Santa Ana

Bear Creek Mining holds title to 5,400 hectares of mineral concessions known as the Santa Ana project, located 120 kilometers southeast of the city of Puno, Department of Puno, Peru. In 2014 Bear Creek commenced an international arbitration proceeding (the “Arbitration”) against the Republic of Peru in respect of the Santa Ana project arising from, among other things, the Peruvian Government’s issuance of Supreme Decree 032 in June 2011, which nullified Bear Creek’s rights to operate at the Santa Ana project.The Arbitration, claimed pursuant to the Canada-Peru Free Trade Agreement, was heard at the International Centre for Settlement of Investment Disputes (“ICSID”) in Washington D.C between 2014 and 2017. A comprehensive summary of the history of the Santa Ana dispute is provided below.

On November 30, 2017, the ICSID Tribunal of arbitrators hearing Bear Creek’s Santa Ana Arbitration claim announced their findings and rendered an Award (the “Award”) of approximately US$ 30.4 million in favor of the Company, which Award includes interest and arbitration costs (including attorneys’ fees).

As detailed in the Award, the Tribunal agreed with the vast majority of Bear Creek’s arguments. It concluded that the Government of Peru breached its obligations to the Company under the Canada-Peru Free Trade Agreement.  In particular, the Tribunal held that Supreme Decree 032 constituted an unlawful expropriation of the Santa Ana Project. The majority of the Tribunal also concluded that Bear Creek had complied with all legal requirements regarding its outreach activities to the local communities, which Peru approved, supported and endorsed. 


The Award, from which there is no appeal, is binding upon the parties and payment is due promptly.  Article 52 of the ICSID Convention provides the opportunity, within 120 days and under limited grounds, for either party to request annulment of the Award.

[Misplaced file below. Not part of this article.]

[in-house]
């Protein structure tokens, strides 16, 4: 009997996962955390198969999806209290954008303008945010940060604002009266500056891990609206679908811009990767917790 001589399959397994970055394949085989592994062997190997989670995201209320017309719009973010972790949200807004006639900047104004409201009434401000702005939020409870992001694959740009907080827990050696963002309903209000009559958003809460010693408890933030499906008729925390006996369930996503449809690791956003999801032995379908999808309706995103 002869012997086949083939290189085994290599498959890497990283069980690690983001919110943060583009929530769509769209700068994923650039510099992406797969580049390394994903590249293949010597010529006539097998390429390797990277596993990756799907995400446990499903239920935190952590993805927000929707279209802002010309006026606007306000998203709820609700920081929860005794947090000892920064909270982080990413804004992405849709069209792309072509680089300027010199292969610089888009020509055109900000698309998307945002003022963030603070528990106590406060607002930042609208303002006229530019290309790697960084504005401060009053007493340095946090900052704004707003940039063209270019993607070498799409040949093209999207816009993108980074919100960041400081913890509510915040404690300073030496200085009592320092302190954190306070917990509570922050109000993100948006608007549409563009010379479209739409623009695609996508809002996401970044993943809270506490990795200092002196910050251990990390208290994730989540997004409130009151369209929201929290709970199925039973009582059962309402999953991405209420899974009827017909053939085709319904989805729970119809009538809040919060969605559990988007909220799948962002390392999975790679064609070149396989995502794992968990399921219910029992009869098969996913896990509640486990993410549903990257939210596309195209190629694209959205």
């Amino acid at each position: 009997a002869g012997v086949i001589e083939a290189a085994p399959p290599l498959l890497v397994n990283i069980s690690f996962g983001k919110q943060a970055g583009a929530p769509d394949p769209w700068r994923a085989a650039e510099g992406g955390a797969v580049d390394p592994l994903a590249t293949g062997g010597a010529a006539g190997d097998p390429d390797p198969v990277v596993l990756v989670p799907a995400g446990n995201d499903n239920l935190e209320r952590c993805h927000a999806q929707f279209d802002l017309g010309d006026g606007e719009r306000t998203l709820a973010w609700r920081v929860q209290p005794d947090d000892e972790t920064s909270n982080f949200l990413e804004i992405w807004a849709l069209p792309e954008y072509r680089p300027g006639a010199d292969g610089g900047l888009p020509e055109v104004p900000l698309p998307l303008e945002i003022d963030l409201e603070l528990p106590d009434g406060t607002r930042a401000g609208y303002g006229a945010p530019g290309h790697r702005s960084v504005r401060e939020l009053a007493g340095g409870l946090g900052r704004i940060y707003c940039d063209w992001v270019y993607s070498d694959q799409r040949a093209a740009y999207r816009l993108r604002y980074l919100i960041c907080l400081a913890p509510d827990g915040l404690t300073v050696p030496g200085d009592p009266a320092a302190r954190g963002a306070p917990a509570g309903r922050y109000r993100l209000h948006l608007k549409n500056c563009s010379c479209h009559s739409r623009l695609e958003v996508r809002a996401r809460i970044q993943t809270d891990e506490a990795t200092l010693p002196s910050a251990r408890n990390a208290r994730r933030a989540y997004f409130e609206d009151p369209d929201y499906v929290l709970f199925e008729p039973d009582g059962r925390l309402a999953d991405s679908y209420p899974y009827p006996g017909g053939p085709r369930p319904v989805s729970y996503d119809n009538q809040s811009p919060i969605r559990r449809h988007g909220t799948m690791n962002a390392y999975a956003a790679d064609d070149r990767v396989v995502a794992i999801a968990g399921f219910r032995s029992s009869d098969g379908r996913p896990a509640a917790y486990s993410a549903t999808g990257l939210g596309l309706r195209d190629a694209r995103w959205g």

Bear Creek Mining is currently awaiting payment of the Award.

History of Project and Arbitration Claim

Bear Creek acquired the Santa Ana project in 2004, following which the Company conducted surface exploration and drilling programs and completed various economic studies and community engagement initiatives over a 7-year period. In 2007, a Supreme Decree was issued by the Government of Peru granting the Company the right to acquire title to and operate within the mineral concessions covering the Santa Ana project, a requirement stemming from the project’s location within the 50 km border zone of Peru. In June 2011 however, the Company was notified that the Peruvian Government had issued a subsequent Supreme Decree that revoked the Company’s right to operate the Santa Ana project, but did not specifically revoke the Company’s title to the concessions, despite revoking any rights under them. Accordingly, no further development of the Santa Ana project has been conducted since 2011.

As a result of the issuance of the 2011 Supreme Decree (Supreme Decree 032) and, notwithstanding Bear Creek’s best efforts at goodwill negotiations, the failure of the Government of Peru to reinstate the Company’s rights to operate the Santa Ana project (despite their assurances to the contrary), the Company was left with no reasonable choice but to commence the Arbitration. As such, on February 6, 2014, Bear Creek delivered a Notice of Intent to Submit a Claim to Arbitration to the Peruvian Minister of Economy and Finance.